By Jennifer Walden
Fire-breathing dragons and hordes of battle-ready White Walkers are big attention grabbers on HBO’s Game of Thrones, but they’re not the sole draw for audiences. The stunning visual effects and sound design are just the gravy on the meat and potatoes of a story that has audiences asking for more.
Every line of dialogue is essential for following the tangled web of storylines. It’s also important to take in the emotional nuances of the actors’ performances. Striking the balance between clarity and dynamic delivery isn’t an easy feat. When a character speaks in a gruff whisper because, emotionally, it’s right for the scene, it’s the job of the production sound crew and the post sound crew to make that delivery work.
At Formosa Group’s Hollywood location, an Emmy-winning post sound team works together to put as much of the on-set performances on the screen as possible. They are supervising sound editor Tim Kimmel, supervising dialogue editor Paul Bercovitch and dialogue/music re-recording mixer Onnalee Blank.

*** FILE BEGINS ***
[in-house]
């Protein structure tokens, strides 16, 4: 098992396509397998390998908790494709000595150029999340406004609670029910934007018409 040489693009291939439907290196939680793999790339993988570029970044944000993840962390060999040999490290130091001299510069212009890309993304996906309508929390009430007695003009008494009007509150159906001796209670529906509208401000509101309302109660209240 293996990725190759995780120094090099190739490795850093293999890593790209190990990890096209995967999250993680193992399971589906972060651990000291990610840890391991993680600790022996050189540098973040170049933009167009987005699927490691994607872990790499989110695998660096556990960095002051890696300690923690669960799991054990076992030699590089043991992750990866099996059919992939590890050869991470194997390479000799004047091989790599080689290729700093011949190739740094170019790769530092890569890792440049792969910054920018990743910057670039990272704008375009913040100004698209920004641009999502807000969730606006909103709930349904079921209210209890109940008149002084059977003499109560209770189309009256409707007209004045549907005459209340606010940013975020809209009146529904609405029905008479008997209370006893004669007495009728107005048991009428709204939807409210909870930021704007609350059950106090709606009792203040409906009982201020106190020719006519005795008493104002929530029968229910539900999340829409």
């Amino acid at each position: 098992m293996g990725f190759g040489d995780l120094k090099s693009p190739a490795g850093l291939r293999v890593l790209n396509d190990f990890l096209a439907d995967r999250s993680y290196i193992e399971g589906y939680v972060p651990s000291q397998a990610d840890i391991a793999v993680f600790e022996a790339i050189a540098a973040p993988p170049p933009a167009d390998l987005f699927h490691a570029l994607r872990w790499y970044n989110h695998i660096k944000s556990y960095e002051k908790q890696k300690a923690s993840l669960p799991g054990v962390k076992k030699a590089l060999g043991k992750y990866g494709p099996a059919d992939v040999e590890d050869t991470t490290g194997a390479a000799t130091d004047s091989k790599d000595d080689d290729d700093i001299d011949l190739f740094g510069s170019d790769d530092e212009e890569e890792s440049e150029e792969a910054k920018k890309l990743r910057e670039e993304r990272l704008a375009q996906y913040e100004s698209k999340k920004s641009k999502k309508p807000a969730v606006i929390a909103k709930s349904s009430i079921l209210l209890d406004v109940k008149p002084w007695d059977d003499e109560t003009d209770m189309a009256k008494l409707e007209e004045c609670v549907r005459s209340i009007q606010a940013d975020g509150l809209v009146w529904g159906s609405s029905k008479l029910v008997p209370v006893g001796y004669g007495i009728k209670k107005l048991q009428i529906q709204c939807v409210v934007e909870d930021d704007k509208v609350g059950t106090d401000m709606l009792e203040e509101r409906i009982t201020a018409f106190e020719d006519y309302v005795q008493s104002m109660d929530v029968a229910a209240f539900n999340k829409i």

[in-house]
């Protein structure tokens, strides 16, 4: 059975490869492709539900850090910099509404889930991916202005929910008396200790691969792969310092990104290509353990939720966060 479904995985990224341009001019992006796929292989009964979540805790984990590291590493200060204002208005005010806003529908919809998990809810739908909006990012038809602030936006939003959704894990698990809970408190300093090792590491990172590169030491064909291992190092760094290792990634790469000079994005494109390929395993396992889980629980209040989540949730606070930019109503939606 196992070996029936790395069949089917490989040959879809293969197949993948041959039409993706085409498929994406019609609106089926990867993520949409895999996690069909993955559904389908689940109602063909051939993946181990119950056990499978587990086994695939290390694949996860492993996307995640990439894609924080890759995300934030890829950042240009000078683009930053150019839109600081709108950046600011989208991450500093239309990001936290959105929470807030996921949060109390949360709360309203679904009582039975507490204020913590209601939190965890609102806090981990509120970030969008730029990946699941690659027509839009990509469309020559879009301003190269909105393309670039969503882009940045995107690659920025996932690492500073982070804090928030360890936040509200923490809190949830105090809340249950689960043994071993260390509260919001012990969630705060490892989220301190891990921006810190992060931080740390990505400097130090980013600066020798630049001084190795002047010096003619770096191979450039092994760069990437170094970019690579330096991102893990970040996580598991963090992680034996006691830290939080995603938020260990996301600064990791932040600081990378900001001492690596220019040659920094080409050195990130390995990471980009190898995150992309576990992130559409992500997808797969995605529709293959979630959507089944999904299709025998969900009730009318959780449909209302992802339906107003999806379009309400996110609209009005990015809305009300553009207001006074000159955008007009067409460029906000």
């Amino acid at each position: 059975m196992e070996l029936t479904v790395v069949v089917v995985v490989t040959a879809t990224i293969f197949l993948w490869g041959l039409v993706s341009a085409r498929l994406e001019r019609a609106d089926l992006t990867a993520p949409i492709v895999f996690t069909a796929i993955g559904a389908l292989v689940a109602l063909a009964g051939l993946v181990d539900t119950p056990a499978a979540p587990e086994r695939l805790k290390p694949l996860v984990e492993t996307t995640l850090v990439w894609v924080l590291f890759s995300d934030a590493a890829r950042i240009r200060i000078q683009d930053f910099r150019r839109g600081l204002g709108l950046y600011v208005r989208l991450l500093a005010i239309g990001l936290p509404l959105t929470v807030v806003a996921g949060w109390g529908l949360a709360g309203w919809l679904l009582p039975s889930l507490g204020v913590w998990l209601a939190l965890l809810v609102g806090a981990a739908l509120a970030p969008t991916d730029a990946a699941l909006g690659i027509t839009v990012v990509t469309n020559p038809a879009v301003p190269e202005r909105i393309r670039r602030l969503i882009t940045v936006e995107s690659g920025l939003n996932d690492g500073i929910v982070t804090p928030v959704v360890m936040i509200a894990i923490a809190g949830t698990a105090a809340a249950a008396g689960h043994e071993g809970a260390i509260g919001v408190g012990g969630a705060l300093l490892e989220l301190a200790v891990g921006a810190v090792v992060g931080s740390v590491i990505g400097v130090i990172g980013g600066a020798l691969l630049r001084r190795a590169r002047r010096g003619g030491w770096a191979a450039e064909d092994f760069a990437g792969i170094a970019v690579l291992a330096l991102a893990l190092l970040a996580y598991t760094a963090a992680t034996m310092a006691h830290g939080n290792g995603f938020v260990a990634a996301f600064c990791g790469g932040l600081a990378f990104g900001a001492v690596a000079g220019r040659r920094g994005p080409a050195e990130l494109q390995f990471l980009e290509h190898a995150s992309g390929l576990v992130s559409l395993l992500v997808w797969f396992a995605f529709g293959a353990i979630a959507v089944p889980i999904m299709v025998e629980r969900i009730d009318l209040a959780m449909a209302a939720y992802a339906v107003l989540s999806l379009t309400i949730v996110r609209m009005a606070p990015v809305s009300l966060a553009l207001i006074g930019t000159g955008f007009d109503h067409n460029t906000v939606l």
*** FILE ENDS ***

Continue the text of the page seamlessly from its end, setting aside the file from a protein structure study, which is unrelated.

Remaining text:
“The production sound crew does such a phenomenal job on the show,” says Kimmel. “They have to face so many issues on set, between the elements and the costumes. Even though we have to do some ADR, it would be a whole lot more if we didn’t have such a great sound crew on-set.”
In Season 7, Episode 6, “Beyond the Wall,” the sound team faced a number of challenges. Starting at the beginning of this episode, Jon Snow [Kit Harington] and his band of fighters trek beyond the wall to capture a White Walker. As they walk across a frozen, windy landscape, they pass the time by getting to know each other more. Here the threads of their individual stories from past seasons start to weave together. Important connections are being made in each line of dialogue.
Those snowy scenes were shot in Iceland and the actors wore metal spikes on their shoes to help them navigate the icy ground. Unfortunately, the spikes also made their footsteps sound loud and crunchy, and that got recorded onto the production tracks.
Another challenge came from their costumes. They wore thick coats of leather and fur, which muffled their dialogue at times or pressed against the mic and created a scratchy sound. Wind was also a factor, sometimes buffeting across the mic and causing a low rumble on the tracks.